How Many Pullups Should I Be Able to Do?

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Most people don't find themselves completing a lot of pullups as part of everyday activities; because of that, how many pullups you can do isn't necessarily the best test of fitness for the general population. Still, checking how many pullups you can do provides a valuable test for athletes, people actively working to build stronger back muscles, or anyone else interested in seeing how their strength-to-body-weight ratio is coming along.

The Presidential Youth Fitness Program

  • The Presidential Youth Fitness Program offers voluntary, school-based fitness tests using the Cooper Institute's FitnessGram fitness assessment standards. The pullup requirement of the test entails modified pullups. Participants lie flat on their backs, with a low pullup bar positioned directly over their chest. Results are graded for ages 5 to 17, with one general classification for "17 and up," although as adults age, the fitness standard slowly decreases again.

Can You Do a Dozen?

  • A 5- or 6-year-old should be able to do at least two modified pullups, according to the Presidential Youth Fitness Program's standards. A 7-year-old should be able to do at least three modified pullups, and an 8-year-old, at least four. Four pullups remains the standard for girls 9 and older, which increases to five modified pullups for 9- or 10-year-old boys, adding one modified pullup per year after that until it jumps to 12 pullups for 16-year-old boys and 14 modified pullups for those 17 or older.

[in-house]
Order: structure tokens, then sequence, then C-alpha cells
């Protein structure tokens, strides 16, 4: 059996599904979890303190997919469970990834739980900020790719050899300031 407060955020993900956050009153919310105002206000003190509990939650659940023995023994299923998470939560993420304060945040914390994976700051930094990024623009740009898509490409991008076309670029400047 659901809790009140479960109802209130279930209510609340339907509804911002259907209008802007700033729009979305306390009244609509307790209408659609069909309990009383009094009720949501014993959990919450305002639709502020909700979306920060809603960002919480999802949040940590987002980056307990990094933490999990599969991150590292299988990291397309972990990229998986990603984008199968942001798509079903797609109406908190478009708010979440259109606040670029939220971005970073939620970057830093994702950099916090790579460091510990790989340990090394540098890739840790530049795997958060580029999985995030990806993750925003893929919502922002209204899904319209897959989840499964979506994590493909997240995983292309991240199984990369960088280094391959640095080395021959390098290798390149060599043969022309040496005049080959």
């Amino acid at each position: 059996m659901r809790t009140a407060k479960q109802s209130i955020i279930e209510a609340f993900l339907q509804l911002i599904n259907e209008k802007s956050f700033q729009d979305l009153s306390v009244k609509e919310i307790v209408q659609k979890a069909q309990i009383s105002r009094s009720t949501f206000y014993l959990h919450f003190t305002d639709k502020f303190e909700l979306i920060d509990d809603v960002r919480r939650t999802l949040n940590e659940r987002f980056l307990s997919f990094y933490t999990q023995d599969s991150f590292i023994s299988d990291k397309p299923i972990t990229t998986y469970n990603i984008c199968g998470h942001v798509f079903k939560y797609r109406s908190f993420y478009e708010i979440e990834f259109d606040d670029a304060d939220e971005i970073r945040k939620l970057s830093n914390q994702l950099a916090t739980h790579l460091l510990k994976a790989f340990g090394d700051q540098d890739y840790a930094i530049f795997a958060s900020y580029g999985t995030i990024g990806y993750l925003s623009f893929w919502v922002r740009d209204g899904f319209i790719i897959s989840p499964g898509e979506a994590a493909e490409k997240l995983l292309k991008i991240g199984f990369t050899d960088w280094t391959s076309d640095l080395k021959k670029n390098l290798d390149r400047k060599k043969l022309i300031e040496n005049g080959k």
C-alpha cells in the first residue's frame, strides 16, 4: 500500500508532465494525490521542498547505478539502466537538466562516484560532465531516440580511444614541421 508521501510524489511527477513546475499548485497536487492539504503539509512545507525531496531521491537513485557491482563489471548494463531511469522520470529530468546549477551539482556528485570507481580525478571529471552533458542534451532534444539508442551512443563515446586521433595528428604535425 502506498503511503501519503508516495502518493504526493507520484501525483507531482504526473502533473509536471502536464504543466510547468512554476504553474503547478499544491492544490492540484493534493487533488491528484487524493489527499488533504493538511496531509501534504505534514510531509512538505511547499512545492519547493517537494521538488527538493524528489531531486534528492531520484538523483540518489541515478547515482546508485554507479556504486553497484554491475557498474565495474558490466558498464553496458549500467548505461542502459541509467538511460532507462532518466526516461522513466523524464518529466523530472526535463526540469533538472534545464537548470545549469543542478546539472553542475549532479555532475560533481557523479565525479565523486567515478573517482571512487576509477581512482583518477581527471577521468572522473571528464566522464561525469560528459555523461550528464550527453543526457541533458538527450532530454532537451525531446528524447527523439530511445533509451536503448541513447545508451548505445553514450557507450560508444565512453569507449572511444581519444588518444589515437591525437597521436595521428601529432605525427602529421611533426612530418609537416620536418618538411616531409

Law Enforcement: 10 or More

  • Pullups frequently provide a fitness benchmark for law enforcement officers, even if they're not part of a pass/fail test. For example, an FBI agent's ability to do pullups affects his chances of winning a fitness award. A perfect score is 10 or more pullups for female agents, and 20 or more pullups for male agents. The Los Angeles Police Department requires 10 pullups, unassisted or partner-assisted and with rests allowed, as part of its required physical fitness training.

Military Standards

  • Every military branch has a physical fitness test for admission and periodic fitness tests thereafter. Most branches focus on running, situps and pushups for measuring fitness; only the Marine Corps, Army Rangers and other special forces incorporate pullups in their tests. Army Ranger recruits must be able to do a minimum of six dead-hang pullups, with a recommended total of 12. For Marines, men must be able to do at least two dead-hang pullups to enter the corps, and three pullups at semi-annual fitness tests once they're in. Female Marine recruits are not evaluated on their ability to do pullups, but on how long they can hang with flexed arms.

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